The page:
Driving under the influence (DUI) in Colorado is a serious offense, and depending on your specific circumstances, it might turn a misdemeanor into a felony. Knowing exactly how many DUIs constitute a felony can help keep you safe and informed when driving in Colorado.
In Colorado, it is illegal to operate a motor vehicle while under the influence of alcohol and/or drugs. Colorado DUI laws begin with the presumption that driving with a blood alcohol concentration (BAC) of .08 or higher constitutes a per se violation, while a BAC less than .08 might still be considered a DUI if other evidence suggests impairment. Colorado also has laws in place to keep impaired drivers off the highways and restrict their future freedom to do so.
Generally, a first-time DUI offense in Colorado is usually considered a misdemeanor. Misdemeanors are punishable by up to one year in jail along with other penalties such as fines, probation, and license suspension or revocation. However, multiple DUI offenses or extreme circumstances can lead to increased punishments such as felony conviction.
A felony DUI is a more severe version of a DUI offense that carries more serious consequences. In Colorado, typically a fourth or subsequent DUI can be charged as a felony, although depending on extenuating circumstances, a third DUI may also be considered a felony. Felony DUIs can result in extended jail sentences of up to two years and larger fines than misdemeanors.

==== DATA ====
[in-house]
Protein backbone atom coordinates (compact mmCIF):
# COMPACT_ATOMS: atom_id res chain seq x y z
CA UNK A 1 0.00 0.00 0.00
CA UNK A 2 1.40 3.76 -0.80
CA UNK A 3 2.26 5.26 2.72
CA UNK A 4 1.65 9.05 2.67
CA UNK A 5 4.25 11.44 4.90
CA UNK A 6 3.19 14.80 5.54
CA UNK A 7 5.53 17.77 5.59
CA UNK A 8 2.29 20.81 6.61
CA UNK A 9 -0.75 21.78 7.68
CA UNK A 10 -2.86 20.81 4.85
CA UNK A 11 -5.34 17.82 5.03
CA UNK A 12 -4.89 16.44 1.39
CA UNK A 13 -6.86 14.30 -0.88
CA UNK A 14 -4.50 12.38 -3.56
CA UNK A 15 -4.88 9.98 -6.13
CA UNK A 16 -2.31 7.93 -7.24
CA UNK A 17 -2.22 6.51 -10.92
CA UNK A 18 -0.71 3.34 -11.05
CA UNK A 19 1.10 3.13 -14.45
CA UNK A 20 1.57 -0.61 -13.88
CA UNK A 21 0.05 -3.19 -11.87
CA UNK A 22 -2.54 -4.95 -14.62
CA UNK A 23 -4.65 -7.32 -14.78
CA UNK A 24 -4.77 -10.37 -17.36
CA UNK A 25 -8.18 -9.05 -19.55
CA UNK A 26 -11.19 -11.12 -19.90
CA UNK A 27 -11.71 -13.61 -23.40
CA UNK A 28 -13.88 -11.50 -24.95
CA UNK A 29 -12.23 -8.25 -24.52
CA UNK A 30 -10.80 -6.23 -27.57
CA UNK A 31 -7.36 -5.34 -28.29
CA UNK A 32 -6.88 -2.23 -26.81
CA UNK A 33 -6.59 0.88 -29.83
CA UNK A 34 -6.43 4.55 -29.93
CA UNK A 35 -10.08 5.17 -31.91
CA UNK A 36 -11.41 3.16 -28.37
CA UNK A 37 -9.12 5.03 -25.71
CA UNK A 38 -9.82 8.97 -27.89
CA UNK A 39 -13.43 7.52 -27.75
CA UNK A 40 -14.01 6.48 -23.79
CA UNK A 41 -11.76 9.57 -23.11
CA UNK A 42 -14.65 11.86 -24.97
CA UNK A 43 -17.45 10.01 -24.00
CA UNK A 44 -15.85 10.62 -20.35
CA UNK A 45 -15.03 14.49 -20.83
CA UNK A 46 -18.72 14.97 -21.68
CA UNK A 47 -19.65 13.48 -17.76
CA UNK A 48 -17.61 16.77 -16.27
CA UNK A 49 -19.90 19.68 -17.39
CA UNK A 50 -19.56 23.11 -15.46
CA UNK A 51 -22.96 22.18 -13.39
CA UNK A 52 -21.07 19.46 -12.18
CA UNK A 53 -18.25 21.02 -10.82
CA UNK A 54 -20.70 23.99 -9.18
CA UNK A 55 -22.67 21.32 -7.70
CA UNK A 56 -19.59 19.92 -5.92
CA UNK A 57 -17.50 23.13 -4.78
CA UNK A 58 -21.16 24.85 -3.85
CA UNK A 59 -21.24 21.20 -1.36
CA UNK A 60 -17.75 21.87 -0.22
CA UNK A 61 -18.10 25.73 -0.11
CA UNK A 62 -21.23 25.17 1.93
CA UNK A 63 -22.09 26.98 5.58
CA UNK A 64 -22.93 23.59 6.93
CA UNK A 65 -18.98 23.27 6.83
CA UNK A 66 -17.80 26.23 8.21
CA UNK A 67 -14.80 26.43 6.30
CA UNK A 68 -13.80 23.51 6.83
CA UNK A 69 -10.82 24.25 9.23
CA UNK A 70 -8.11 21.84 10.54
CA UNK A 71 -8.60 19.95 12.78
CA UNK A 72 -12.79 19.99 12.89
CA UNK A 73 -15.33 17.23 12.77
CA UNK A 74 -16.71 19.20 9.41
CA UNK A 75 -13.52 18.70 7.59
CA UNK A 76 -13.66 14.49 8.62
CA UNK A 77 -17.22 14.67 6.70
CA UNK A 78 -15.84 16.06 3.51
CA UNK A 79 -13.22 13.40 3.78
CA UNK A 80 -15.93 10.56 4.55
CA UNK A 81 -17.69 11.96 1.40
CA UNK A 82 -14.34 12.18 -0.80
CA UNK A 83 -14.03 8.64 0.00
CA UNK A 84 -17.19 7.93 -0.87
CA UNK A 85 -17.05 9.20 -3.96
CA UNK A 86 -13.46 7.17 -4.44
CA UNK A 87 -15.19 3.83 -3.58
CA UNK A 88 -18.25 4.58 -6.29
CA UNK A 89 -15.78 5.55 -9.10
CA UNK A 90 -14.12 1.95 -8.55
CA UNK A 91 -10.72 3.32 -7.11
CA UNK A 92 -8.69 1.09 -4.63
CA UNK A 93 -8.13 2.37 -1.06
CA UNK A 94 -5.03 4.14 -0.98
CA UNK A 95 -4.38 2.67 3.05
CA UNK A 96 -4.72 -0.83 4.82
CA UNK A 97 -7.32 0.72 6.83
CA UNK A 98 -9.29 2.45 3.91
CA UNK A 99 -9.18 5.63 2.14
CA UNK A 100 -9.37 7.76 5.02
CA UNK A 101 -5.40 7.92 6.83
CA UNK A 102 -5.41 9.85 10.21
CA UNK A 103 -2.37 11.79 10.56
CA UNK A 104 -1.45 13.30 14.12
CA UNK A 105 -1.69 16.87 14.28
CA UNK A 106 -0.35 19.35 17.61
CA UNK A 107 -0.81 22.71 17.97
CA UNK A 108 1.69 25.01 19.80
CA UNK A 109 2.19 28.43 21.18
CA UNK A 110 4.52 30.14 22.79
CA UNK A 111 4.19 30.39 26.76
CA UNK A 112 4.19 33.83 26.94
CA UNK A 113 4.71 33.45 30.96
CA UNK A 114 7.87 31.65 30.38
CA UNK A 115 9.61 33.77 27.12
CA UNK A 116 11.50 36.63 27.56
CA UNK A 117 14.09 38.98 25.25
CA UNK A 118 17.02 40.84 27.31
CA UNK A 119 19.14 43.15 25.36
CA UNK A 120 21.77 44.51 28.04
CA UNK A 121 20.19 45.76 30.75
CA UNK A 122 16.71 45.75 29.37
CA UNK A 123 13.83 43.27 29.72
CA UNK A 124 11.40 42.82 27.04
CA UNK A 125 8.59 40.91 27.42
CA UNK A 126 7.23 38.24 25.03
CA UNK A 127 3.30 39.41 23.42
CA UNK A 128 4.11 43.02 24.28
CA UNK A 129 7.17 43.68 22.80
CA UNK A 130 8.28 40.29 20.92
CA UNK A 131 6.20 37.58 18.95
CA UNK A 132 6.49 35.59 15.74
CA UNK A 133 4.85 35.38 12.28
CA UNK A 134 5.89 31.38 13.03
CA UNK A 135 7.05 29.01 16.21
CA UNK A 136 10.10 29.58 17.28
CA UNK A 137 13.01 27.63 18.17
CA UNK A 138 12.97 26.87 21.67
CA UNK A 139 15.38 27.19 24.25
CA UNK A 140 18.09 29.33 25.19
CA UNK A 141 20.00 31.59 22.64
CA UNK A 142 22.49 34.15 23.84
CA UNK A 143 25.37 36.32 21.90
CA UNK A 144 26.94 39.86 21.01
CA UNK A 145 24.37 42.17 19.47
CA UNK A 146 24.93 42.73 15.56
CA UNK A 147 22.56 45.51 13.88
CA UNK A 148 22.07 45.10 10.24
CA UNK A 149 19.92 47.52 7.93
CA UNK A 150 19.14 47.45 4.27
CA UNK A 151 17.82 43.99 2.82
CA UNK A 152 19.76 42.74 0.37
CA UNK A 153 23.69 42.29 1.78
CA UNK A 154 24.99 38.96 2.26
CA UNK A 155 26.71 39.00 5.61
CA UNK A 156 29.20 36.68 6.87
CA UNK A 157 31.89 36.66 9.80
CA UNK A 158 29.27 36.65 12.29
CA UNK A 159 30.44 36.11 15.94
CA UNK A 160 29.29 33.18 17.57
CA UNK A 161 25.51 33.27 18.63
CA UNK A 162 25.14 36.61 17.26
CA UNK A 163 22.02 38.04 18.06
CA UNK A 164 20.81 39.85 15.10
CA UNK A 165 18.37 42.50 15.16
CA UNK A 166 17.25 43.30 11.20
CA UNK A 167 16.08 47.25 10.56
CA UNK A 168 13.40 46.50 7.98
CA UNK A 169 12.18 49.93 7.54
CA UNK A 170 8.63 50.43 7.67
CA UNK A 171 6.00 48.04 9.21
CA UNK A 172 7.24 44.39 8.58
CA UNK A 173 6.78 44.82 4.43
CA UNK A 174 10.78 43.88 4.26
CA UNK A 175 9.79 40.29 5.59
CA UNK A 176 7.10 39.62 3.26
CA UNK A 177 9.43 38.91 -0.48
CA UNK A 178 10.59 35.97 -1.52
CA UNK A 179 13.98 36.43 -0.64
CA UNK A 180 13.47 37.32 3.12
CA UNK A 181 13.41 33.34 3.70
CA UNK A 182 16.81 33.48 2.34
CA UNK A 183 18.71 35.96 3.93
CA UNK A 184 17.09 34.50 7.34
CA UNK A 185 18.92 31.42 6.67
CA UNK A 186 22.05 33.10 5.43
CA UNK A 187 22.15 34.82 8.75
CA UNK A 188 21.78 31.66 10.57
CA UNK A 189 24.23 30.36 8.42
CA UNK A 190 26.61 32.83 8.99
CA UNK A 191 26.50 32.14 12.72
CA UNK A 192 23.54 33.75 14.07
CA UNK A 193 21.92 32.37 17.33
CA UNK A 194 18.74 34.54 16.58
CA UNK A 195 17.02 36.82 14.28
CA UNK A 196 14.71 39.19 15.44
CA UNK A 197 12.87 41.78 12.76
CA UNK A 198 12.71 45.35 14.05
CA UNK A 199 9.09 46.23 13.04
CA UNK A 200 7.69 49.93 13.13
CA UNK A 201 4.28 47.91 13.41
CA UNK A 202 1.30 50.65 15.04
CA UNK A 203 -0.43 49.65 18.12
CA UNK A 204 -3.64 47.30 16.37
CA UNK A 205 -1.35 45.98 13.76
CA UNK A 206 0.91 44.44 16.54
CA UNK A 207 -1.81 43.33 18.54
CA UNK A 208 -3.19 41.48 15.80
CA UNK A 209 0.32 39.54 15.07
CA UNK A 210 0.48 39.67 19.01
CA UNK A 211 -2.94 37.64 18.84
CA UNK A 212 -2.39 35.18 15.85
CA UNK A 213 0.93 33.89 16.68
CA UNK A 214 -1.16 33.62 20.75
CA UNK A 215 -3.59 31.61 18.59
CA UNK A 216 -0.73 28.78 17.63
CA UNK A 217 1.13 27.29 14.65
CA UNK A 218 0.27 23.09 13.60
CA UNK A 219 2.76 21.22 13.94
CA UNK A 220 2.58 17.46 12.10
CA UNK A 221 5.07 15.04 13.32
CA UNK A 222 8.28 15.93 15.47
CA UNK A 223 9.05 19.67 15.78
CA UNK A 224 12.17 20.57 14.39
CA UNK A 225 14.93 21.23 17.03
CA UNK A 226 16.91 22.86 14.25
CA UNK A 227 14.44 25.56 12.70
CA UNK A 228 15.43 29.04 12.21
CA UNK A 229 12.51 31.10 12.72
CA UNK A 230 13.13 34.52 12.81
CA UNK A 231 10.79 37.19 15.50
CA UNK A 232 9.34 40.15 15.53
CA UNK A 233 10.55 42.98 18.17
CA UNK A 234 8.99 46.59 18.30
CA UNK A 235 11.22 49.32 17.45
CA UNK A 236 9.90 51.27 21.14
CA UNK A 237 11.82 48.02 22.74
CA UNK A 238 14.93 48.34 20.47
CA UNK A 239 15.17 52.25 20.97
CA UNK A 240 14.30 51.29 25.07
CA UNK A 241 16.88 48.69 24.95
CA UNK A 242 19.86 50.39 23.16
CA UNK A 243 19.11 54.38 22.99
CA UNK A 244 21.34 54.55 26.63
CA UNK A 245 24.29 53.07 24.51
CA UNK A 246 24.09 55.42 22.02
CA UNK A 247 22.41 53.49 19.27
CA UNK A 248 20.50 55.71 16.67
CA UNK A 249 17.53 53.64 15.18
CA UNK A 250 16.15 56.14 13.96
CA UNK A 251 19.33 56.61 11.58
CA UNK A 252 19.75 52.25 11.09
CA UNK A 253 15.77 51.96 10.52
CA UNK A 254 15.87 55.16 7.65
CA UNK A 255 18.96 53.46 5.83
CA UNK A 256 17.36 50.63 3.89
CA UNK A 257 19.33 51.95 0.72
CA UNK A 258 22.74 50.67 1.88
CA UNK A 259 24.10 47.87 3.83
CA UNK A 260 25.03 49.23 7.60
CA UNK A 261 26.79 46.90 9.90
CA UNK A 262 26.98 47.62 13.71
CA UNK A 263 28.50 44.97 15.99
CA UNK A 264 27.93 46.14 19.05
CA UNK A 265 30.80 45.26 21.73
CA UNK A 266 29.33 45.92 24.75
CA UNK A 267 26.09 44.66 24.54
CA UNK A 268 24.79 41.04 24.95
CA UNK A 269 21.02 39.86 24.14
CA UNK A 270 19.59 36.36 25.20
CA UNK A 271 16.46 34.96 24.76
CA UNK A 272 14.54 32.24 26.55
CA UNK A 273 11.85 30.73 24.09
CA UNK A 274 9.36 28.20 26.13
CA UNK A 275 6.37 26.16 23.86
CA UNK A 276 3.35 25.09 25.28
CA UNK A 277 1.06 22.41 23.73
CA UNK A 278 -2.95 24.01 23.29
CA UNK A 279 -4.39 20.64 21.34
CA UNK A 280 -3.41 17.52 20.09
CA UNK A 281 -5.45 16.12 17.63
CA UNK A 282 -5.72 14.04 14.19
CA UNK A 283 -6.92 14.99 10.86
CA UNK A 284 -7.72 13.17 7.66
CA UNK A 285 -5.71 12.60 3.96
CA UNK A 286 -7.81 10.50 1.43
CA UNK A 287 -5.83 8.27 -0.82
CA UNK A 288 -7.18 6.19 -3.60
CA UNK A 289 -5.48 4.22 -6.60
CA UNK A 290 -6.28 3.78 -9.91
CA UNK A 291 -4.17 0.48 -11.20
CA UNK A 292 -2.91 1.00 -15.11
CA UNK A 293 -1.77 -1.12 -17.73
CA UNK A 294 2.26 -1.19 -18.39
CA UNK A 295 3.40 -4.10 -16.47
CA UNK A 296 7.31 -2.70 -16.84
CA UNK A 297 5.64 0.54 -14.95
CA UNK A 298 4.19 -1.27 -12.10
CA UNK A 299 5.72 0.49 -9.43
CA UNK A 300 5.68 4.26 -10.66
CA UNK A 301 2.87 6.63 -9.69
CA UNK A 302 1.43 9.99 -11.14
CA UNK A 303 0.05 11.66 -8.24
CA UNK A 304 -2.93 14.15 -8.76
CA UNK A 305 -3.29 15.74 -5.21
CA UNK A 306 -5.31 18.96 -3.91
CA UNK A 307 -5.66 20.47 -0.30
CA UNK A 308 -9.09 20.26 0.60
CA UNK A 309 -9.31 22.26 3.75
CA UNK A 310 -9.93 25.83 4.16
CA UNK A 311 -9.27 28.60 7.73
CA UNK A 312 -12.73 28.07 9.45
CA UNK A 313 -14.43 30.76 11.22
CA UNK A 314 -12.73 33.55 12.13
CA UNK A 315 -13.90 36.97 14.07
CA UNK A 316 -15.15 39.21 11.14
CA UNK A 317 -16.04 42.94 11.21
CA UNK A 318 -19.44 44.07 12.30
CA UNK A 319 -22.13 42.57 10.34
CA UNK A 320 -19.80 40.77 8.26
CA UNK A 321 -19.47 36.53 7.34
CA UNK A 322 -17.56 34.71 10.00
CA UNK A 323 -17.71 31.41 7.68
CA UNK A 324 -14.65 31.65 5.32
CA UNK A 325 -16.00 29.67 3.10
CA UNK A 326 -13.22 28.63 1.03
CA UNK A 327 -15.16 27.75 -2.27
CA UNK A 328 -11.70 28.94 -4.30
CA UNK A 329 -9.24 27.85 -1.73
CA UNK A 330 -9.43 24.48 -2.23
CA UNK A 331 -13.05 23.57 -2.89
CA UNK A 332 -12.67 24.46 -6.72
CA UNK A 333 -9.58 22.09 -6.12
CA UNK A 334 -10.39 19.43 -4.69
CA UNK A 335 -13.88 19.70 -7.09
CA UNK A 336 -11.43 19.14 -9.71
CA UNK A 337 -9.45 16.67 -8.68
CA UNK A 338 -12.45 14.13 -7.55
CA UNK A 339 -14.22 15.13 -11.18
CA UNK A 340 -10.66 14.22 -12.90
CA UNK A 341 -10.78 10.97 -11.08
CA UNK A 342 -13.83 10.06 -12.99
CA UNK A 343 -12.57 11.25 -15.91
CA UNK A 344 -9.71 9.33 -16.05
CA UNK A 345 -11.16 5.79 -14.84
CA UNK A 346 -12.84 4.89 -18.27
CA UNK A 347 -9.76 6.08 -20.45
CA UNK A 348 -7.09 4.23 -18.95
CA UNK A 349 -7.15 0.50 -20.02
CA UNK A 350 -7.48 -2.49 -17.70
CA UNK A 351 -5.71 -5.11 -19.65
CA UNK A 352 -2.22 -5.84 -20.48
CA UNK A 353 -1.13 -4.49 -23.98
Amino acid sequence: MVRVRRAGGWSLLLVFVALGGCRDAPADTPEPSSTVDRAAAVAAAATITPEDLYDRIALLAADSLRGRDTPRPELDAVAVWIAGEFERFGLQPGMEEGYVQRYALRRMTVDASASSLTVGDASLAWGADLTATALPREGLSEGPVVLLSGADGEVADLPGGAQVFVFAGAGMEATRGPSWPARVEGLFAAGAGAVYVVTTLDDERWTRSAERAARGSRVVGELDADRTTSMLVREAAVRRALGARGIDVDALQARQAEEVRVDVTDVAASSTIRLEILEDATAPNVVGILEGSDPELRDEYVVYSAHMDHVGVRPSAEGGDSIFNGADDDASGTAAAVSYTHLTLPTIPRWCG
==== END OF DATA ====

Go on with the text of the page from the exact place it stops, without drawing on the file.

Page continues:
The penalties for a felony DUI in Colorado can be severe and include fines up to $500,000, up to two years in prison, Mandatory Alcohol Driving School program attendance (typically from 6-24 months), one year of supervised probation, community service, participation in victim/offender dialogue programs, possible vehicle seizure or license suspension for up to five years.
Whether a DUI is charged as a misdemeanor or felony will be determined by several factors. These include the number of prior DUIs on your record, the amount of alcohol in your system, whether you caused any property damage or injury to others while driving under the influence and whether you have any prior convictions related to serious traffic offenses. In Colorado, if you have two or more prior DUIs that occurred within seven years of the current offense, it will likely result in a felony charge.